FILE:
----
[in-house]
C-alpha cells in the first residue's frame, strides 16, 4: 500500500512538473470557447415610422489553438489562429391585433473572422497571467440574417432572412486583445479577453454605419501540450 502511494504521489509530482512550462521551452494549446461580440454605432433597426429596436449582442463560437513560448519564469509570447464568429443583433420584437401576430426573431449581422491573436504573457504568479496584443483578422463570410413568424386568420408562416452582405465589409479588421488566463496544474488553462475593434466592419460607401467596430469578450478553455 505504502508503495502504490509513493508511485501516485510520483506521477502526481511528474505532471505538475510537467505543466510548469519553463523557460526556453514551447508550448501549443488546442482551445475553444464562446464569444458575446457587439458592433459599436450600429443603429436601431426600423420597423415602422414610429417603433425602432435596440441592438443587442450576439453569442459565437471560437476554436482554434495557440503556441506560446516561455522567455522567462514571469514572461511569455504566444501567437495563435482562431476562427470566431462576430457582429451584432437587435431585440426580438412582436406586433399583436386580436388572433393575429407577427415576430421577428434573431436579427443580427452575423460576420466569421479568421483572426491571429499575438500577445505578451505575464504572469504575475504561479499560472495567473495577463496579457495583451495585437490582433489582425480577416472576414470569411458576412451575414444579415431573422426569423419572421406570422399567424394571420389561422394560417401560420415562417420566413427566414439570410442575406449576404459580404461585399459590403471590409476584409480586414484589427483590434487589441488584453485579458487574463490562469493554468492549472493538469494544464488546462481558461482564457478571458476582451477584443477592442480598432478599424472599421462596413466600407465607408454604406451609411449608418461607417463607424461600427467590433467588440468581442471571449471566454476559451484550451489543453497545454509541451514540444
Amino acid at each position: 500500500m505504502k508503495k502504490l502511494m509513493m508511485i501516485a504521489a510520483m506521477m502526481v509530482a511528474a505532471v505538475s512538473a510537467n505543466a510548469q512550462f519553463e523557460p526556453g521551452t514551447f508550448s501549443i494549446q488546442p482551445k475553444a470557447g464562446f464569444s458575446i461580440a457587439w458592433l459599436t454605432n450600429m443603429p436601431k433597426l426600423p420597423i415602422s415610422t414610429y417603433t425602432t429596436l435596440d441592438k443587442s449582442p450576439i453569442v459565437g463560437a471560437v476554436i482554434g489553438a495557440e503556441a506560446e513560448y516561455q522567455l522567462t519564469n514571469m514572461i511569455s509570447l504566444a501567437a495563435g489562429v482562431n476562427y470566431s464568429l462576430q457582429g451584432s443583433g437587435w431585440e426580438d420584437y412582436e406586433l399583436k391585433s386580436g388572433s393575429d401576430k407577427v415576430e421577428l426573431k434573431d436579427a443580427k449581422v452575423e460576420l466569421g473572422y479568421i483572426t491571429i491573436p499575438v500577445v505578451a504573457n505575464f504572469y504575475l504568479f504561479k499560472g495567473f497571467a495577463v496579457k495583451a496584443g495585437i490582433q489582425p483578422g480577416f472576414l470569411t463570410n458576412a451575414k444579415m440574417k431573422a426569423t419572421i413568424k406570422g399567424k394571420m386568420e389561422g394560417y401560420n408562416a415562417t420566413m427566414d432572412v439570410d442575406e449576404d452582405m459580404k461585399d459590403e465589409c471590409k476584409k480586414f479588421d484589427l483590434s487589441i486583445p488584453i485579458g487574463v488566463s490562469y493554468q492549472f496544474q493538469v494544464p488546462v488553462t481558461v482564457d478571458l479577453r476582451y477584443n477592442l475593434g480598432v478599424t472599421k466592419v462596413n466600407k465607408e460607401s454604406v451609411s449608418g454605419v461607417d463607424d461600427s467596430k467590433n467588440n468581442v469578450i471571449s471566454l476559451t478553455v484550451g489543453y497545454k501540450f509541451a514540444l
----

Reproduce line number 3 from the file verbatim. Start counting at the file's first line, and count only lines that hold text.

Amino acid at each position: 500500500m505504502k508503495k502504490l502511494m509513493m508511485i501516485a504521489a510520483m506521477m502526481v509530482a511528474a505532471v505538475s512538473a510537467n505543466a510548469q512550462f519553463e523557460p526556453g521551452t514551447f508550448s501549443i494549446q488546442p482551445k475553444a470557447g464562446f464569444s458575446i461580440a457587439w458592433l459599436t454605432n450600429m443603429p436601431k433597426l426600423p420597423i415602422s415610422t414610429y417603433t425602432t429596436l435596440d441592438k443587442s449582442p450576439i453569442v459565437g463560437a471560437v476554436i482554434g489553438a495557440e503556441a506560446e513560448y516561455q522567455l522567462t519564469n514571469m514572461i511569455s509570447l504566444a501567437a495563435g489562429v482562431n476562427y470566431s464568429l462576430q457582429g451584432s443583433g437587435w431585440e426580438d420584437y412582436e406586433l399583436k391585433s386580436g388572433s393575429d401576430k407577427v415576430e421577428l426573431k434573431d436579427a443580427k449581422v452575423e460576420l466569421g473572422y479568421i483572426t491571429i491573436p499575438v500577445v505578451a504573457n505575464f504572469y504575475l504568479f504561479k499560472g495567473f497571467a495577463v496579457k495583451a496584443g495585437i490582433q489582425p483578422g480577416f472576414l470569411t463570410n458576412a451575414k444579415m440574417k431573422a426569423t419572421i413568424k406570422g399567424k394571420m386568420e389561422g394560417y401560420n408562416a415562417t420566413m427566414d432572412v439570410d442575406e449576404d452582405m459580404k461585399d459590403e465589409c471590409k476584409k480586414f479588421d484589427l483590434s487589441i486583445p488584453i485579458g487574463v488566463s490562469y493554468q492549472f496544474q493538469v494544464p488546462v488553462t481558461v482564457d478571458l479577453r476582451y477584443n477592442l475593434g480598432v478599424t472599421k466592419v462596413n466600407k465607408e460607401s454604406v451609411s449608418g454605419v461607417d463607424d461600427s467596430k467590433n467588440n468581442v469578450i471571449s471566454l476559451t478553455v484550451g489543453y497545454k501540450f509541451a514540444l